Can Gogo make you hate its in-flight wifi less?

Gogo Blue Planet

When airlines first announced they could offer wireless internet, in the sky, it was a technological miracle. Sending emails and browsing the web at 36,000 feet was a novelty, something to brag about on social media.

Awe quickly turned to complaining, which was then amplified by being crammed into a flying metal tube. In-flight coverage was spotty, slow, broken, or overpriced. Gogo Inflight, the main provider of wifi in the U.S., bore the brunt of anger. It's a company people love to hate.

Gogo hopes to change that with a new satellite in-flight internet system called 2Ku. The 70 MBPS connection is significantly faster than Gogo's older systems, which rely on ground-to-air connections and get about 10 MBPS.

Related: American Airlines sues Gogo for slow in-flight Wi-Fi

"To date we've had browsing on board, sending messages and sending text. We haven't been able to have the same connectivity on board you've had on the ground. We now have that," said Stephen Scott, ‎head of global innovation at International Airlines Group.

International Airlines Group, which owns British Airways, Aer Lingus and Iberia airlines, announced on Thursday it will be one of the first carriers to add the technology. It's retrofitting 90% of its fleet over the next three years to offer 2Ku. Some Aeromexio flights also have it installed, and Delta (DAL) said by the end of 2016, it should be on around 30 of its planes.

To demonstrate the new internet, Gogo took a group of Silicon Valley reporters on a one hour plane ride to nowhere. I opened Netflix on my phone and streamed "Blue Planet," FaceTimed my best friend, tweeted selfies from the cockpit, and watched a Nova special called "Why Planes Vanish" on a laptop.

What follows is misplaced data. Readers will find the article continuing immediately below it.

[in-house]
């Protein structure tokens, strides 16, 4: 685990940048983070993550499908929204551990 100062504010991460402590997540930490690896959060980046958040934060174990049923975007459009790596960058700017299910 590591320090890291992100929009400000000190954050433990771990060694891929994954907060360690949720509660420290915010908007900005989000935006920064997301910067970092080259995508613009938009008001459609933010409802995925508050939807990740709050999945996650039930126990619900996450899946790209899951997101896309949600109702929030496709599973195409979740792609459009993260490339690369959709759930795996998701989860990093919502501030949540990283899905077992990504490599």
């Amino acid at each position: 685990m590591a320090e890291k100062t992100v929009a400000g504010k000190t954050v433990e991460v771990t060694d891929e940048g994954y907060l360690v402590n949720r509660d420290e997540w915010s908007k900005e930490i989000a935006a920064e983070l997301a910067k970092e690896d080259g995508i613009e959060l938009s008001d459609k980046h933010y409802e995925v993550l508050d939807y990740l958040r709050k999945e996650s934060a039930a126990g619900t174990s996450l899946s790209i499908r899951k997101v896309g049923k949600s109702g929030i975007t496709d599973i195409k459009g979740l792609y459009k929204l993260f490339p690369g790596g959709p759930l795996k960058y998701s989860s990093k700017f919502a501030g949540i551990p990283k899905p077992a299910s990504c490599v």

The videos all loaded quickly and played at high quality. The FaceTime call was spottier, but even with some video lag I was able to carry on a normal conversation.

Speed tests showed decent download speeds of around 12 MBPS, but significantly pokey upload speeds. Gogo says this is actually by design. Airlines want people quietly consuming content on their flights, not Periscoping a bumpy ride or chatting on Skype. Slow uploads are a way of blocking that kind of activity. The only thing the system blocks directly are pornography sites and VOIP (phone over internet).

Related: Gogo says speed boost coming to Wi-Fi on planes

It it a big enough boost to improve people's view of Gogo?

My speeds were great, but the demo plane had far fewer people on it than a regular flight would, so the overall traffic was lower. However, even a packed plane of multi-tasking binge watchers would notice better speeds. Also helping their moods: Gogo says it's not raising prices, though different airlines can offer their own pricing models. Today, the average person pays $13 for wifi on their flight.

Unless you happen to fly Aeromexico or catch one of the seven Delta planes that already have the satellite-internet system installed, you have a free pass to continue complaining. But get it out of your system now.

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